Chairman's Reserve

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Country of Origin: St. Lucia
Location: Roseau, St. Lucia
People: Owned by Spiribam | Produced by St. Lucia Distillers

Items

Chairman's Reserve 'The Forgotten Casks' Reserve Rum (80 proof) Login In Stock
Chairman's Reserve 1931 Limited Edition Rum (92 proof) Login In Stock
Chairman's Reserve Admiral Rodney 'Formidable' Aged Rum (80 proof) Login In Stock
Chairman's Reserve Admiral Rodney 'Princessa' Aged Rum (80 proof) Login In Stock
Chairman's Reserve Admiral Rodney 'Royal Oak' Aged Rum (80 proof) Login In Stock
Chairman's Reserve Rum (80 proof) Login In Stock
Chairman's Reserve Spiced Rum (80 proof) Login In Stock



Media Links
Tasting Table: Here are the Sipping Rums to Pop Open this Summer
Eater: 10 Great Rums Under $30
Rum Diaries Blog: Chairman's Reserve Rum
Uncommon Caribbean: Chairman's, The #1 Rum for Young St. Lucians

Committed to innovation and quality, Chairman's Reserve is produced by the innovative and quality-driven boutique rum distiller: St. Lucia Distillers. This is the only distillery on the scenically beautiful and agriculturally rich Caribbean island of St. Lucia. A passionate team of distillers, blenders, and administrative staff work together to produce some of the world's finest rums. In the 2009, St. Lucia Distillers was nominated as only one of three distilleries globally for the trophy 'Excellence in Craftsmanship.'

Chronicles of History
The Barnard family first settled in St. Lucia in the 1930's and established their distillery by making rum from the molasses produced by the island's massive sugar plantations. Due to the rise of the European sugar beet, the local sugar industry was forced into extinction. This lead to negative effects on the island's growing rum trade. With few choices remaining, the last two distilleries formed a joint venture and consolidated their operations to the picturesque Roseau Valley, creating what is known today as St. Lucia Distillers. With this history behind him, Laurie Barnard took it upon himself to restore St. Lucia's rum providence and created Chairman's Reserve, which has re-established the prestige of St. Lucia's rum culture.

The Art of Making Rum
Raw Materials: Molasses, made from the juice extracted from sugar cane, is imported from a number of sugar producing nations throughout Latin America and the Caribbean. The distillery currently has five acres under sugar cane. They have planted four selected varieties of cane, which were sourced from the West Indies Breeding Station in Barbados. They intend to expand the acreage of sugar cane to ten acres in the coming years. The molasses is mixed with rainwater and water collected from local streams. All the water is filtered and undergoes reverse osmosis. The resulting wash is monitored closely by the distillers who ensure Brix levels result in efficient fermentation.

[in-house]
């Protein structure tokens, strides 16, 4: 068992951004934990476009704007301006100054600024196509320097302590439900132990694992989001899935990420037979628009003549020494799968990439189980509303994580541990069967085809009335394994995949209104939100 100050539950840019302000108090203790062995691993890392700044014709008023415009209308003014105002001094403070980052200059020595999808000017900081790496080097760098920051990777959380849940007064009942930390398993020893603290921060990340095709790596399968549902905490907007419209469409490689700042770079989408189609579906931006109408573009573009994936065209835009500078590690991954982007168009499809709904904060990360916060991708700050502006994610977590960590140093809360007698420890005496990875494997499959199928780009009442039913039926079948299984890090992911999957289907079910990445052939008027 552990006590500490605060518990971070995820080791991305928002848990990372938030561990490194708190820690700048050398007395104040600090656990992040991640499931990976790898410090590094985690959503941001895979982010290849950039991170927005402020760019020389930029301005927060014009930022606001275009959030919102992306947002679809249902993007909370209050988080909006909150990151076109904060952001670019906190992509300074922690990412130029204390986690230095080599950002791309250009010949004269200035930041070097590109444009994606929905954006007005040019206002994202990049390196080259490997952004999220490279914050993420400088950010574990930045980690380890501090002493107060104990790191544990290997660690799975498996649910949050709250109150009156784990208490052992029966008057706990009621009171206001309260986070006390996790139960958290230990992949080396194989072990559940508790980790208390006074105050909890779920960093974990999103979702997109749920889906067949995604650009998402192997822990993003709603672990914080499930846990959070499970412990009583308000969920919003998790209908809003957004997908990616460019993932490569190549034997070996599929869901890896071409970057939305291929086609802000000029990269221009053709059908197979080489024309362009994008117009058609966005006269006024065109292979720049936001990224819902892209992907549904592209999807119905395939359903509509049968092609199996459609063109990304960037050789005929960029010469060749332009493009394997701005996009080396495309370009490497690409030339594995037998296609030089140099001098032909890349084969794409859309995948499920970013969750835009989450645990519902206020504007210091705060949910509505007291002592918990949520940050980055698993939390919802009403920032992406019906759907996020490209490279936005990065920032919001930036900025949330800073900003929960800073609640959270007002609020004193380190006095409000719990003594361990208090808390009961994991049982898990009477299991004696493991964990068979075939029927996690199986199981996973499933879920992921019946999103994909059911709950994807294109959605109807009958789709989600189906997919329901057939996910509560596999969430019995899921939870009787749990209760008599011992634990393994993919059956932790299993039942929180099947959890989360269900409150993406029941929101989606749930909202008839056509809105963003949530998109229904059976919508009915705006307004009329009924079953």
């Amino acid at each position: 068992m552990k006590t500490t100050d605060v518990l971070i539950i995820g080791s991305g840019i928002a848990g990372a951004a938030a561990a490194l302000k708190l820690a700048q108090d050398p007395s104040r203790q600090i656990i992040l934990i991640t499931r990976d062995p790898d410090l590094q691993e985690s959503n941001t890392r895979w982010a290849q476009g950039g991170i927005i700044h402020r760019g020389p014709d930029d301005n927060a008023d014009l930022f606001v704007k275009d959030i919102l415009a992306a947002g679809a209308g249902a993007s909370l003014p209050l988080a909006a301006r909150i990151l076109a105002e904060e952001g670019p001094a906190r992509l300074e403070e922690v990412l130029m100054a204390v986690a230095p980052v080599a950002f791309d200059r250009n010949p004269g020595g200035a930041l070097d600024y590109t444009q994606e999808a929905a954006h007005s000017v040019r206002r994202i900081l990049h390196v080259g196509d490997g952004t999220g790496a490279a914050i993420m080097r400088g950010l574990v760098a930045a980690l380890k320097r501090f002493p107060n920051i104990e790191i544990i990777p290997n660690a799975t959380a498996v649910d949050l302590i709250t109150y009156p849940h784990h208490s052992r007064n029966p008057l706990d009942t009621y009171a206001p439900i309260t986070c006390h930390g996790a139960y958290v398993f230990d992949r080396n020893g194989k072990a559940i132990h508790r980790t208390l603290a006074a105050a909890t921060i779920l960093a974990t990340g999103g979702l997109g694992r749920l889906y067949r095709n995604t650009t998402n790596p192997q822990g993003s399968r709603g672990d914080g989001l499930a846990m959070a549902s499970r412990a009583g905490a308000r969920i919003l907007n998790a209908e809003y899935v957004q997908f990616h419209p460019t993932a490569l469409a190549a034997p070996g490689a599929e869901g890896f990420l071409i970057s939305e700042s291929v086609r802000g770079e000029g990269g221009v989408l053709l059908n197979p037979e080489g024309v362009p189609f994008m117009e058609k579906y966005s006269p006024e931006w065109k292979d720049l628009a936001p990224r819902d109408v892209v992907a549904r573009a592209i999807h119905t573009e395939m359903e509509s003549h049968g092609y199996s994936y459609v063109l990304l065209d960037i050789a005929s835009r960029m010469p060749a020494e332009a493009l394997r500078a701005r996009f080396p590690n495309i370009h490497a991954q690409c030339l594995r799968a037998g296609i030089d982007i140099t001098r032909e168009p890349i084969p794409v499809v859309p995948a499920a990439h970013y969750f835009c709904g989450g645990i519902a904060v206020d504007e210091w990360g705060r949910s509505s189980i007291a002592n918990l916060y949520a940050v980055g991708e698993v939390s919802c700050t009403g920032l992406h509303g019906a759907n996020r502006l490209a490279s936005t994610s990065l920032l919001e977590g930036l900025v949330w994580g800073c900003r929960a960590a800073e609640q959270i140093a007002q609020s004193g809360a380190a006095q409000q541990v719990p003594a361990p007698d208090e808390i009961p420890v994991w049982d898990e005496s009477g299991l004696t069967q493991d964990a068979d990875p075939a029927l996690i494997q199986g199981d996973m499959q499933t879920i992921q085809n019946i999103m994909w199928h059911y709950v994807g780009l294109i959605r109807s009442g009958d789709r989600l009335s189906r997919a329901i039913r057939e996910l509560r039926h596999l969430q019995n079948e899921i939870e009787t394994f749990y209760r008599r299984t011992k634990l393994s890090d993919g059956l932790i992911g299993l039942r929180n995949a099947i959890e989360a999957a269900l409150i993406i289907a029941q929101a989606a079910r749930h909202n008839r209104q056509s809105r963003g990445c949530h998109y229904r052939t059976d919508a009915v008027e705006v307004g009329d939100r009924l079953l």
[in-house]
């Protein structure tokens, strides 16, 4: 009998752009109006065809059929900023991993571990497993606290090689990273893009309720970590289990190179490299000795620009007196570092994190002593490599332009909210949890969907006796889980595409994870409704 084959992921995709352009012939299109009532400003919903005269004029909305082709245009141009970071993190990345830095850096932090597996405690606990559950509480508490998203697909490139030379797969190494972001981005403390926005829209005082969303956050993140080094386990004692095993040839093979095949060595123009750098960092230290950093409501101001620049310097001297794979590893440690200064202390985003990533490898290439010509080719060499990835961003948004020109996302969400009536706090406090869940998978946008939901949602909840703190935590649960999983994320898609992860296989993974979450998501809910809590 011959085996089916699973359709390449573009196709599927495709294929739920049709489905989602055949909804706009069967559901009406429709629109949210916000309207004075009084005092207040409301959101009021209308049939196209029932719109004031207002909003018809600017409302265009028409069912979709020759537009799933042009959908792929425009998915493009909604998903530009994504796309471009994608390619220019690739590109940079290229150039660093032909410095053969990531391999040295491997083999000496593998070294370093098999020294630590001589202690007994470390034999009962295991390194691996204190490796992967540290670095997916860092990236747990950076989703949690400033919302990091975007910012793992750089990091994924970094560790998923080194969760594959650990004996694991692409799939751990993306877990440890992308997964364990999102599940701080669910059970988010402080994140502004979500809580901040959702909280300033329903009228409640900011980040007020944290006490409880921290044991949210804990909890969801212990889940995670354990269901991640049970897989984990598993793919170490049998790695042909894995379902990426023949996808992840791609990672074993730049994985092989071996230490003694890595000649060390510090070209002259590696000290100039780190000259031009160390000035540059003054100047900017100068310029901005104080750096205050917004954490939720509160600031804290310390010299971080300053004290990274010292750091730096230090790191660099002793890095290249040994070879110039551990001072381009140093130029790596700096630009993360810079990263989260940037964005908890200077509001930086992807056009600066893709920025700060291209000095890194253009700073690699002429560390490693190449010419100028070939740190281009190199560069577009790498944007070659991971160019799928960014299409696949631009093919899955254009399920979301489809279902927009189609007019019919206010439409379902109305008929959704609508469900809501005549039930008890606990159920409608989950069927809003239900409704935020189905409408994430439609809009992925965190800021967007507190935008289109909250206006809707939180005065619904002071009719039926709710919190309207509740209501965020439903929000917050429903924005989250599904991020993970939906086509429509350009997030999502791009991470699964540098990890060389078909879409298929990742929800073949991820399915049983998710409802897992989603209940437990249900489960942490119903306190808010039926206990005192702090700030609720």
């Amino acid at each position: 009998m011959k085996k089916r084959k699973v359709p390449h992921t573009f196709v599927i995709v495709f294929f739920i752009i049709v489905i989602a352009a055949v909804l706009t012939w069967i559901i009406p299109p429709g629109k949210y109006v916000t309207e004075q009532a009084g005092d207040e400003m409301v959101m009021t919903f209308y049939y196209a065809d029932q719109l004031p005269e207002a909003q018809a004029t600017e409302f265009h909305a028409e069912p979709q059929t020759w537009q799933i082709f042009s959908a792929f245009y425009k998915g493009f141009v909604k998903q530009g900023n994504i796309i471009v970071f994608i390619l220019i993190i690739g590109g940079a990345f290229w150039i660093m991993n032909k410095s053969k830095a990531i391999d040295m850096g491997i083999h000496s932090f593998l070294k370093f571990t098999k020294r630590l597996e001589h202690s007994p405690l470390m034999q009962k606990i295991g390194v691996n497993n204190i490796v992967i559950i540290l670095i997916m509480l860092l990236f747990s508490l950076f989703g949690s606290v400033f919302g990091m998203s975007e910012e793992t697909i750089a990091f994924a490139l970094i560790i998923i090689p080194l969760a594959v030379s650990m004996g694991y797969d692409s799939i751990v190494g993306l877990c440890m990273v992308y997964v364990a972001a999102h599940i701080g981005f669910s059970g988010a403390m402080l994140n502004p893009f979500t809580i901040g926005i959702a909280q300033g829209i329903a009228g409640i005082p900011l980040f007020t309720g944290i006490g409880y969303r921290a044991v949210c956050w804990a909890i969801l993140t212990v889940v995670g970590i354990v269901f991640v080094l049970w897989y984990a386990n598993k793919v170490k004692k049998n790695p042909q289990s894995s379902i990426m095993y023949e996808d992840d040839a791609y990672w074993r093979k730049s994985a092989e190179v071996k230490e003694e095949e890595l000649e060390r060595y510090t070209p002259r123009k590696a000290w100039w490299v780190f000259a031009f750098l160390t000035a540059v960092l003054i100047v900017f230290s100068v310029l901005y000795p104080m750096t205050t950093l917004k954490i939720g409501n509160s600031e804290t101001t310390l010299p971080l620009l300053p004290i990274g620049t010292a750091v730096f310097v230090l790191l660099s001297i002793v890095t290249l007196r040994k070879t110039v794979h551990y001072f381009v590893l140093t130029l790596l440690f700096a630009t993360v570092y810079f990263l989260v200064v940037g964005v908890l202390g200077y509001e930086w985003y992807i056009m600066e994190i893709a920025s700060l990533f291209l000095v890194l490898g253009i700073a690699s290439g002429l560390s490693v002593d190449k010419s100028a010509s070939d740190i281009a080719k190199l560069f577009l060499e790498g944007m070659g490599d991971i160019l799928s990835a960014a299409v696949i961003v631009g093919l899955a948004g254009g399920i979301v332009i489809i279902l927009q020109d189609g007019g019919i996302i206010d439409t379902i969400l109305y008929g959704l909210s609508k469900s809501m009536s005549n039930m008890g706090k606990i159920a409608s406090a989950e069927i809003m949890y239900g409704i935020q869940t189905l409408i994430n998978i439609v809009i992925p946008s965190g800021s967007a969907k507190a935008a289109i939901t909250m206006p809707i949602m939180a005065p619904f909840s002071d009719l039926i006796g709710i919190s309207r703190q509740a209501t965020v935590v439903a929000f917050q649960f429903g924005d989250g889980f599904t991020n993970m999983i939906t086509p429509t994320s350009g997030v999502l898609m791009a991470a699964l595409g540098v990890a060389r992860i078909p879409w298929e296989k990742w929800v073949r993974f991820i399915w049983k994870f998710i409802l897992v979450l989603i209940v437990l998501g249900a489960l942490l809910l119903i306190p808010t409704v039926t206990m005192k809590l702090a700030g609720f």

Fermentation: The distillery uses a number of yeasts for the bulk of the molasses fermentation. The yeasts are propagated in stainless steel tanks and then used to inoculate the wash. These yeasts have been carefully selected for their flavor profile and their efficiency in converting sugar into alcohol. Fermentation takes place at temperatures of up to thirty four degrees Celsius for 24-30 hours. The length and temperature of fermentation is controlled to give a balance of congeners, which give the rums their unique flavor.

Distillation: St. Lucia Distillers has four different stills. This gives them the ability to make different rums with varying flavor profiles. Traditional, small batch distillations differentiate them from larger distilleries and allow them to produce rums with distinctive characters.
The Stills:
The Continuous (Coffey) Still (commissioned 1985)
The John Dore Pot Still (commissioned 1998)
The Vendome Pot Still (commissioned 2003)
The John Dore 6000 Liter Pot Still (commissioned 2004)

Maturation: They currently have a large and growing stock of barrels undergoing maturation. St. Lucia Distillers sources its white American oak barrels from the Kentucky bourbon industry and has barrels from Jack Daniels, Buffalo Trace and Jim Beam. In addition to bourbon barrels, they use port barrels for final polishing and are experimenting with Hermitage and Chilean wine barrels. They are conducting further experiments with sherry, Madeira and Sauternes barrels. Tropical aging speeds up the maturation process. The spirit ages two and half times faster than equivalent spirits in Europe. Although this has its advantages, it can often be the case that rums over 10 years of age can be extremely woody as tropical maturation takes on too much tannin. Chairman's Reserve carefully checks all barrels for the evolution of the spirit, relying on the talents of their blending team to marry old rums with younger rums to get balance and greater complexity.

Blending: The art of blending is central to Chairman's Reserve. They do not put age statements on the rums, because they passionately believe that complexity and balance can only be maximized by blending old, complex but often “woody” rums with fresher but characterful rums. They do not add additives to the rums, and all their rums contain the Authentic Caribbean Rum symbol on the labels.